The repeated mantra has been that commercial property values have dropped 30-40% from their 2007 peaks. The National Council of Real Estate Investment Fiduciaries purchase index shows Office down 41.1 percent, Retail down 31.2 percent, Industrial down 42.4 percent and multi-family down 33.1 percent.
Whether it is a lender looking for a “Broker Price Opinion” or an owner seeking our advice in marketing their property, determining a valid market price has become a challenge. Limited recent comparable sales combined with light leasing activity makes it very difficult to determine the actual market value. For instance, Georgia Power’s building at 600 East Bay Street in downtown Savannah is for sale. Though it is a unique property, there is not an asking price because no one is quite sure what the market will bear.
Income Approach vs. Replacement Costs
Chatham county property appraisers value the majority of commercial properties the same as residential properties - raw land values are added to the estimated cost to construct improvements less the total accrued depreciation of that structure. A few types of commercial properties such as hotels, apartments, mini-storage, shopping malls, large office buildings, etc. are valued based on the income approach - a factor of how much potential income a property can generate. For both methods, appraisers look at the prior year sales to confirm the values are accurate and whether or not they should be adjusted up or down.
So why hasn’t my property tax dropped?
Commercial properties are not typically re-valued every year, especially those that require the income producing method. Unless there has been are large amount of sales activity in a specific area that warrants it, commercial properties are appraised every 3 to 4 years. The majority of Chatham county commercial properties were re-appraised in 2006 using 2005 sales figures. Theoretically then, if 2007 was the peak for values, a property owner shouldn’t expect to recognize a full 30 to 40 percent drop in tax value. Their assessed values have remained constant based on 2005 sales comparables, construction values and when applicable, rental income. Recent construction costs, sales comps and leasing activity are all trending down. Though every property is unique, whether or not your assessed value will drop will probably be driven more by when it was last assessed.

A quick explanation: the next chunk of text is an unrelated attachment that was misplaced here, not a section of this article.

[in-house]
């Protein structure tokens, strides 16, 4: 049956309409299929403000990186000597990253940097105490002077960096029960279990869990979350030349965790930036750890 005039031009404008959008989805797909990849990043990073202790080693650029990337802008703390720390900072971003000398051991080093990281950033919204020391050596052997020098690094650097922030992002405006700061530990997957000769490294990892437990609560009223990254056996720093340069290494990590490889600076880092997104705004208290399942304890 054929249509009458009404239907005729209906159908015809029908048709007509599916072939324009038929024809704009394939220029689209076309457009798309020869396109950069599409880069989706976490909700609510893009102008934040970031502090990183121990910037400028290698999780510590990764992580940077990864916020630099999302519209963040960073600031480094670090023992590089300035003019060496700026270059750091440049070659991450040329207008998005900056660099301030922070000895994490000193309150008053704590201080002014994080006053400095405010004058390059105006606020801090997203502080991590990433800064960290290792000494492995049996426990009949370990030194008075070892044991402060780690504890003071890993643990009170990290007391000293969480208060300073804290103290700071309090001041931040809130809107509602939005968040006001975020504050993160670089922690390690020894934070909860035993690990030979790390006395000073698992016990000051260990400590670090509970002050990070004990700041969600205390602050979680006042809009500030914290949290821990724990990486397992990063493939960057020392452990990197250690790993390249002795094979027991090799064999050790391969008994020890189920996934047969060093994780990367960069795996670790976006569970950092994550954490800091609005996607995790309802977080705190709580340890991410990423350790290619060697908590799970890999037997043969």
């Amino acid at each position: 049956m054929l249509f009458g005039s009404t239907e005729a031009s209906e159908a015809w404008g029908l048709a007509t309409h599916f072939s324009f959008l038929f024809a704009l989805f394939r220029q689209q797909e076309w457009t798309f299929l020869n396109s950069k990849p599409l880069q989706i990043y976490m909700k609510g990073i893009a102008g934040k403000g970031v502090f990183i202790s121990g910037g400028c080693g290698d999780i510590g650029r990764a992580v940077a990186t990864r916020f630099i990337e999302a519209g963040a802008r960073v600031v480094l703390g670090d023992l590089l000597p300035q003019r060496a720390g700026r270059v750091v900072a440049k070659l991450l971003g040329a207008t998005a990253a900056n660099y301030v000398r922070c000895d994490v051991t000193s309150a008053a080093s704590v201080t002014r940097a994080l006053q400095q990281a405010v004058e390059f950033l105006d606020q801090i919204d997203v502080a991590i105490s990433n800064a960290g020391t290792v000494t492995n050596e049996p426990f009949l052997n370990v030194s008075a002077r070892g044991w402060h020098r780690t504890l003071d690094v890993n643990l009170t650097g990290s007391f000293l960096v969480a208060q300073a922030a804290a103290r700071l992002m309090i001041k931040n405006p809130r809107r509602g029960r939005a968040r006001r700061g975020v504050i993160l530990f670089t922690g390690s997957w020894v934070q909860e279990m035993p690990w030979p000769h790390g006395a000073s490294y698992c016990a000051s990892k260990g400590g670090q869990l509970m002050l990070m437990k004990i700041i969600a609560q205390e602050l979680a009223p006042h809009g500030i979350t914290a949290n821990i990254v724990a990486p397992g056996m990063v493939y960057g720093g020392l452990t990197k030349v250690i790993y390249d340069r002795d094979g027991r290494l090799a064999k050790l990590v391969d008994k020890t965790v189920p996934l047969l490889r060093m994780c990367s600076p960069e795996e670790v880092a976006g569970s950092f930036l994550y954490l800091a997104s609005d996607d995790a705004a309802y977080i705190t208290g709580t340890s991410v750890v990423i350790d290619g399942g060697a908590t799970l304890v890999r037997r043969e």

This year, Chatham County has begun the process of re-assessing the majority of commercial properties and will be using 2009 sales figures. Change of value notices are expected to be sent out to property owners by mid June. If you are worried about increases don’t, for now. Last year the Georgia General Assembly, in house bill 233, found that property owners are “…experiencing a crisis in the reduction of value of tangible property of unprecedented magnitude…” and established a moratorium on all property tax assessment increases for the 2009, 2010, and 2011 tax years. The only increases allowed are for new improvements or additions to a property, re-zoning or errors in valuations.
To appeal, or not to appeal
Lower tax values are typically beneficial for both lowering taxes as well as making your property more attractive to a potential tenant or buyer. So, it may worth pursuing an appeal if values appear to be dramatically out of line. You have 30 days from the mailing of your notice to file a request to appeal the assessment. Prior to doing so though, it is recommended you consult a tax specialist that can assist you in the process.
Rex Benton is Savannah Commercial Real Estate agent with NAI Savannah, the commercial division of Mopper-Stapen, Realtors and is a contributing columnist for "BiS-Business In Savannah" weekly business publication. www.mopper-stapen.com 912.238.0874 Office Retail Industrial Investment Real Estate